“Is Equal To” Vs. “Equals” – Correct Version Revealed (With Examples)

Marcus Froland

Are you confused about when to use ‘is equal to’ versus ‘equals’?

You’re not alone. Many people struggle with the proper usage of these two words.

Fortunately, this article will clear up any confusion and provide examples so you can master the difference between ‘is equal to’ and ‘equals’.

Read on for simple rules and tips that’ll help you remember which one to use!

Key Takeaways

  • ‘Is equal to’ and ‘equals’ have distinct meanings.
  • Both phrases are grammatically correct and can be used interchangeably.
  • The correct version depends on the situation and personal preference.
  • Use ‘is equal to’ when comparing identical items and ‘equals’ when describing calculations with answers.

The Difference Between ‘Is Equal To’ and ‘Equals’

You need to understand the difference between ‘is equal to’ and ‘equals’; they are not interchangeable.

‘Is equal to’ is a phrase used in mathematics and logic that implies two things have the same value or quantity. For example, if you were trying to solve a math equation, 4+4=8, you would say ‘four plus four is equal to eight.’

The phrase ‘equals’, on the other hand, is an abbreviation of the phrase ‘is equal to’. It can be used in both math equations and everyday language as a means of comparison. For instance, when comparing apples and oranges you would say ‘apples equals oranges.’

Both phrases mean the same thing but should be used in different contexts.

Common Misconceptions About the Correct Version

Y’all may think that there’s just one way to say this phrase, but there are actually some misconceptions about it.

Many people believe that ‘is equal to’ is the only correct version, while others are more comfortable using ‘equals’. However, both forms can be used interchangeably and both are considered grammatically correct.

Another misconception is that you can only use one form or the other at any given time; this isn’t true either. You can freely switch back and forth between ‘is equal to’ and ‘equals’ without breaking any rules of grammar.

Examples of Correct Usage of ‘Is Equal To’ Vs. ‘Equals’

Comparing the usage of ‘is equal to’ and ‘equals’ can be confusing, but the proper way to use them depends on context.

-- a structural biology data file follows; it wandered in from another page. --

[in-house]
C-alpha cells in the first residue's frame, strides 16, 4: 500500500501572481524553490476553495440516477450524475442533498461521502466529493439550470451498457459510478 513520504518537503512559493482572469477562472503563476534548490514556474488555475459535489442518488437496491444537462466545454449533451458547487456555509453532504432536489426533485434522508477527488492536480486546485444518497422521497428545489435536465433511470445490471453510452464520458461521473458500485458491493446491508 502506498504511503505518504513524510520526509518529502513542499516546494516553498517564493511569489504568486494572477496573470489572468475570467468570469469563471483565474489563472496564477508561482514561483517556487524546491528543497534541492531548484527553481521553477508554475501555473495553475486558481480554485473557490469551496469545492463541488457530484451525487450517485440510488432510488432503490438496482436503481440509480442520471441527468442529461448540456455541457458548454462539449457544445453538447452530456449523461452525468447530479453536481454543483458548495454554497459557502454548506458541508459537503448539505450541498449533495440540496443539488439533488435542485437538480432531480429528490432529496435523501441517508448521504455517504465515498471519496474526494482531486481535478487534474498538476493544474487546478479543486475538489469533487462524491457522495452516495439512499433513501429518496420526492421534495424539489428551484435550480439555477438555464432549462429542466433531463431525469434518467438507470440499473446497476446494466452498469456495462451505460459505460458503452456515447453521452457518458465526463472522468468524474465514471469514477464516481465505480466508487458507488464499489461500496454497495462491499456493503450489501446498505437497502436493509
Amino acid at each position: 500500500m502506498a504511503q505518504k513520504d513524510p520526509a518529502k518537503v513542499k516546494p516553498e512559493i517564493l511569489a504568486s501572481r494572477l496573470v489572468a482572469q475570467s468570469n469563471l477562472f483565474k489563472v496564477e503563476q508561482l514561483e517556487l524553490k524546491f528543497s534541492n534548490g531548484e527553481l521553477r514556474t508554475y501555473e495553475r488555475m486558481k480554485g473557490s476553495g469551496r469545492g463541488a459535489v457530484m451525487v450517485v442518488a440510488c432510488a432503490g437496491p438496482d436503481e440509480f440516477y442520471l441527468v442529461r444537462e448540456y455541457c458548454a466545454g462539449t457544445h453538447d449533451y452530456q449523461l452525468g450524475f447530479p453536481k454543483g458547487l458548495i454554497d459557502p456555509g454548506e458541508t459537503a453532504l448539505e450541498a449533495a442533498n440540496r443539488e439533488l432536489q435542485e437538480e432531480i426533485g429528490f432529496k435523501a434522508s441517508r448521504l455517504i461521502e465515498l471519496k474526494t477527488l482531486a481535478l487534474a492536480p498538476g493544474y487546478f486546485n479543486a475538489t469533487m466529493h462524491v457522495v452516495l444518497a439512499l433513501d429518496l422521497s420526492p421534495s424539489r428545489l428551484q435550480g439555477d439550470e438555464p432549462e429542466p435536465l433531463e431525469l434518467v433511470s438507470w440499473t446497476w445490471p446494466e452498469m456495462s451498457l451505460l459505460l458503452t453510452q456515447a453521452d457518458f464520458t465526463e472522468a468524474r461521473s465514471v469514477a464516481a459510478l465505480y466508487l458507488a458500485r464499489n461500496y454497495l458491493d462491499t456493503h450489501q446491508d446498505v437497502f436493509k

To illustrate this point, let’s look at a few examples. If you’re discussing math, use ‘is equal to’ instead of ‘equals,’ such as ‘two plus two is equal to four.’

If you’re discussing a comparison between two things, like ‘my car is the same color as yours,’ then you should use ‘equals’ in place of ‘is equal to.’

Similarly, when writing code or a mathematical formula, always use “equals” rather than “is equal to.”

It’s important to remember that both phrases are correct in certain contexts but incorrect in others.

The Rules for Using ‘Is Equal To’ and ‘Equals’ in Different Situations

Knowing when to use ‘is equal to’ and ‘equals’ in different situations can be tricky, but it’s important to understand the rules.

Generally speaking, ‘equals’ is used for basic mathematical equations while ‘is equal to’ is used when comparing two items that are similar. For example, if you were comparing a cat and dog, you would say ‘A cat is equal to a dog’ rather than ‘A cat equals a dog’.

Likewise, if you were doing math then you’d write something like ‘2+2=4’ rather than ‘2+2 is equal to 4’. This rule applies for all things that can be compared or quantified such as measurements, time, money, etc.

Remembering this simple rule will ensure that your writing remains accurate and precise.

Tips for Remembering the Difference Between ‘Is Equal To’ and ‘Equals’

Remembering the difference between ‘is equal to’ and ‘equals’ may seem difficult, but there are some helpful tips you can follow.

  • Use ‘is equal to’ when comparing two items that are exactly the same. For example, ‘2 + 2 is equal to 4.’

  • Use ‘equals’ when describing a calculation with an answer. For example, ‘2 + 2 equals 4.’

  • Pay attention to context. If the sentence or phrase does not make sense using one or the other, try switching them out and see what works best.


You now know the difference between ‘is equal to’ and ‘equals’, as well as common misconceptions about their use.

You also have examples and rules for using them in different situations, so you can always be sure that your writing is accurate and precise.

Remember: when talking about two things being exactly the same, use ‘is equal to’; if you’re trying to say that something is true, use ‘equals’.

Keep this in mind and you’ll never make a mistake with these two words again!